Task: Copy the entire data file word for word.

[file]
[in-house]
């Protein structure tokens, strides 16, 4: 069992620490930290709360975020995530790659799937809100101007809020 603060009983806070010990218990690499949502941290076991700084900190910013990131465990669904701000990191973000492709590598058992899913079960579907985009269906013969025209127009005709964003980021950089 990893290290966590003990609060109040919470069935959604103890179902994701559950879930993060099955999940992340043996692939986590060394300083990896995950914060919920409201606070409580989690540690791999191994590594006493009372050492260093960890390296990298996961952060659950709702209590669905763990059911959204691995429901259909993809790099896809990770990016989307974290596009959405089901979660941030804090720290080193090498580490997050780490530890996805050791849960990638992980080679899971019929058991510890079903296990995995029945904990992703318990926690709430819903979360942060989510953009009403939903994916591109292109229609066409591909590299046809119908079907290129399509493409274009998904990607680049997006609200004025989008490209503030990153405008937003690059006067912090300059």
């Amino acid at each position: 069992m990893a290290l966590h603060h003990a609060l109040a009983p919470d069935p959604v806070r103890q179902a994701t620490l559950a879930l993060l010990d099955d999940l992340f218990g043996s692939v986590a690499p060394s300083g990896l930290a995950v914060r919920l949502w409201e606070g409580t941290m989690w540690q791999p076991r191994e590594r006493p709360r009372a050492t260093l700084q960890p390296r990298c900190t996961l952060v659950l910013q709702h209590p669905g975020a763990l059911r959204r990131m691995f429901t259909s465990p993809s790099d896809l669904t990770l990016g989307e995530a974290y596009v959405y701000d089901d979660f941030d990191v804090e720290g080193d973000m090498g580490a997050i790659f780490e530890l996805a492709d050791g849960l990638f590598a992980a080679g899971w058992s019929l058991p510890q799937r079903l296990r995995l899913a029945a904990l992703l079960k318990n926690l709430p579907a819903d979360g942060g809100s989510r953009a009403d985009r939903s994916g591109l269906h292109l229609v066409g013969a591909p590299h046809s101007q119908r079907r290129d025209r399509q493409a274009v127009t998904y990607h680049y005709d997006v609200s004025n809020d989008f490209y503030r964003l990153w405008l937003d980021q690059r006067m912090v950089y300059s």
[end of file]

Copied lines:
[in-house]
């Protein structure tokens, strides 16, 4: 069992620490930290709360975020995530790659799937809100101007809020 603060009983806070010990218990690499949502941290076991700084900190910013990131465990669904701000990191973000492709590598058992899913079960579907985009269906013969025209127009005709964003980021950089 990893290290966590003990609060109040919470069935959604103890179902994701559950879930993060099955999940992340043996692939986590060394300083990896995950914060919920409201606070409580989690540690791999191994590594006493009372050492260093960890390296990298996961952060659950709702209590669905763990059911959204691995429901259909993809790099896809990770990016989307974290596009959405089901979660941030804090720290080193090498580490997050780490530890996805050791849960990638992980080679899971019929058991510890079903296990995995029945904990992703318990926690709430819903979360942060989510953009009403939903994916591109292109229609066409591909590299046809119908079907290129399509493409274009998904990607680049997006609200004025989008490209503030990153405008937003690059006067912090300059």
């Amino acid at each position: 069992m990893a290290l966590h603060h003990a609060l109040a009983p919470d069935p959604v806070r103890q179902a994701t620490l559950a879930l993060l010990d099955d999940l992340f218990g043996s692939v986590a690499p060394s300083g990896l930290a995950v914060r919920l949502w409201e606070g409580t941290m989690w540690q791999p076991r191994e590594r006493p709360r009372a050492t260093l700084q960890p390296r990298c900190t996961l952060v659950l910013q709702h209590p669905g975020a763990l059911r959204r990131m691995f429901t259909s465990p993809s790099d896809l669904t990770l990016g989307e995530a974290y596009v959405y701000d089901d979660f941030d990191v804090e720290g080193d973000m090498g580490a997050i790659f780490e530890l996805a492709d050791g849960l990638f590598a992980a080679g899971w058992s019929l058991p510890q799937r079903l296990r995995l899913a029945a904990l992703l079960k318990n926690l709430p579907a819903d979360g942060g809100s989510r953009a009403d985009r939903s994916g591109l269906h292109l229609v066409g013969a591909p590299h046809s101007q119908r079907r290129d025209r399509q493409a274009v127009t998904y990607h680049y005709d997006v609200s004025n809020d989008f490209y503030r964003l990153w405008l937003d980021q690059r006067m912090v950089y300059s």